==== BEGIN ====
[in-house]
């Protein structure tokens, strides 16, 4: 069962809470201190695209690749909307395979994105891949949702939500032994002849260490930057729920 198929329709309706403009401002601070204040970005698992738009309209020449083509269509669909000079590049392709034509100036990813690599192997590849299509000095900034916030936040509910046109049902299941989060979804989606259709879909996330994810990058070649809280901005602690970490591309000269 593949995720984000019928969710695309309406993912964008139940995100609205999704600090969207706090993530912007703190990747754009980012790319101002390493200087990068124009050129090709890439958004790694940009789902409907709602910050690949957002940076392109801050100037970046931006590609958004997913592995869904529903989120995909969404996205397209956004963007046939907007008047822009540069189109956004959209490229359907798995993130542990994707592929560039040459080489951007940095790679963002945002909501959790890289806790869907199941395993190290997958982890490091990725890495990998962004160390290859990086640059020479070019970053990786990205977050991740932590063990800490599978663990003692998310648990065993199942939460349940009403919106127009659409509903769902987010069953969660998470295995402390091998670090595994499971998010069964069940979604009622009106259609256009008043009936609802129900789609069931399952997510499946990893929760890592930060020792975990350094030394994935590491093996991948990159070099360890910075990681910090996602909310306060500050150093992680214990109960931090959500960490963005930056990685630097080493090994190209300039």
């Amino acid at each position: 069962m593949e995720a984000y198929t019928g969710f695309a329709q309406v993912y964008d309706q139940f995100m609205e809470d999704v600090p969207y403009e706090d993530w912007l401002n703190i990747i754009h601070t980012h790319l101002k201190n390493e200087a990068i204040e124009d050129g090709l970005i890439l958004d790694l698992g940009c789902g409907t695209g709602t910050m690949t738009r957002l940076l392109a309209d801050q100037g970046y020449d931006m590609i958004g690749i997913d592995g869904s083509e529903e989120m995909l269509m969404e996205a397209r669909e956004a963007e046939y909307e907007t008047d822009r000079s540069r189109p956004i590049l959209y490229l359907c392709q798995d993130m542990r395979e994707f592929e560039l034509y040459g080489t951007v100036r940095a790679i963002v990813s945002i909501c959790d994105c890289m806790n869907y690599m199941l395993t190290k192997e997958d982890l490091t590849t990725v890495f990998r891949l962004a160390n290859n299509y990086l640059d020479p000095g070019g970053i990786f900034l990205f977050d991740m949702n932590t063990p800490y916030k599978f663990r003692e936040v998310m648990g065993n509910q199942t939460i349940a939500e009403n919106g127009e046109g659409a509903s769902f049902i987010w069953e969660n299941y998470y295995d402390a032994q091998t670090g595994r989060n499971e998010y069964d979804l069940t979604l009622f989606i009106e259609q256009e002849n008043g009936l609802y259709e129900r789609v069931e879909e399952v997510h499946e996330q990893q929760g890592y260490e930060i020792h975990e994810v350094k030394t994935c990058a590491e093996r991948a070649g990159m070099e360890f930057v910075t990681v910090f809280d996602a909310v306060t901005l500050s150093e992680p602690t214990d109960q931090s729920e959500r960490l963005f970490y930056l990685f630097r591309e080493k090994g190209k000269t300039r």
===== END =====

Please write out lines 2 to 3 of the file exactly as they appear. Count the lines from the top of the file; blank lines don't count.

């Protein structure tokens, strides 16, 4: 069962809470201190695209690749909307395979994105891949949702939500032994002849260490930057729920 198929329709309706403009401002601070204040970005698992738009309209020449083509269509669909000079590049392709034509100036990813690599192997590849299509000095900034916030936040509910046109049902299941989060979804989606259709879909996330994810990058070649809280901005602690970490591309000269 593949995720984000019928969710695309309406993912964008139940995100609205999704600090969207706090993530912007703190990747754009980012790319101002390493200087990068124009050129090709890439958004790694940009789902409907709602910050690949957002940076392109801050100037970046931006590609958004997913592995869904529903989120995909969404996205397209956004963007046939907007008047822009540069189109956004959209490229359907798995993130542990994707592929560039040459080489951007940095790679963002945002909501959790890289806790869907199941395993190290997958982890490091990725890495990998962004160390290859990086640059020479070019970053990786990205977050991740932590063990800490599978663990003692998310648990065993199942939460349940009403919106127009659409509903769902987010069953969660998470295995402390091998670090595994499971998010069964069940979604009622009106259609256009008043009936609802129900789609069931399952997510499946990893929760890592930060020792975990350094030394994935590491093996991948990159070099360890910075990681910090996602909310306060500050150093992680214990109960931090959500960490963005930056990685630097080493090994190209300039």
């Amino acid at each position: 069962m593949e995720a984000y198929t019928g969710f695309a329709q309406v993912y964008d309706q139940f995100m609205e809470d999704v600090p969207y403009e706090d993530w912007l401002n703190i990747i754009h601070t980012h790319l101002k201190n390493e200087a990068i204040e124009d050129g090709l970005i890439l958004d790694l698992g940009c789902g409907t695209g709602t910050m690949t738009r957002l940076l392109a309209d801050q100037g970046y020449d931006m590609i958004g690749i997913d592995g869904s083509e529903e989120m995909l269509m969404e996205a397209r669909e956004a963007e046939y909307e907007t008047d822009r000079s540069r189109p956004i590049l959209y490229l359907c392709q798995d993130m542990r395979e994707f592929e560039l034509y040459g080489t951007v100036r940095a790679i963002v990813s945002i909501c959790d994105c890289m806790n869907y690599m199941l395993t190290k192997e997958d982890l490091t590849t990725v890495f990998r891949l962004a160390n290859n299509y990086l640059d020479p000095g070019g970053i990786f900034l990205f977050d991740m949702n932590t063990p800490y916030k599978f663990r003692e936040v998310m648990g065993n509910q199942t939460i349940a939500e009403n919106g127009e046109g659409a509903s769902f049902i987010w069953e969660n299941y998470y295995d402390a032994q091998t670090g595994r989060n499971e998010y069964d979804l069940t979604l009622f989606i009106e259609q256009e002849n008043g009936l609802y259709e129900r789609v069931e879909e399952v997510h499946e996330q990893q929760g890592y260490e930060i020792h975990e994810v350094k030394t994935c990058a590491e093996r991948a070649g990159m070099e360890f930057v910075t990681v910090f809280d996602a909310v306060t901005l500050s150093e992680p602690t214990d109960q931090s729920e959500r960490l963005f970490y930056l990685f630097r591309e080493k090994g190209k000269t300039r």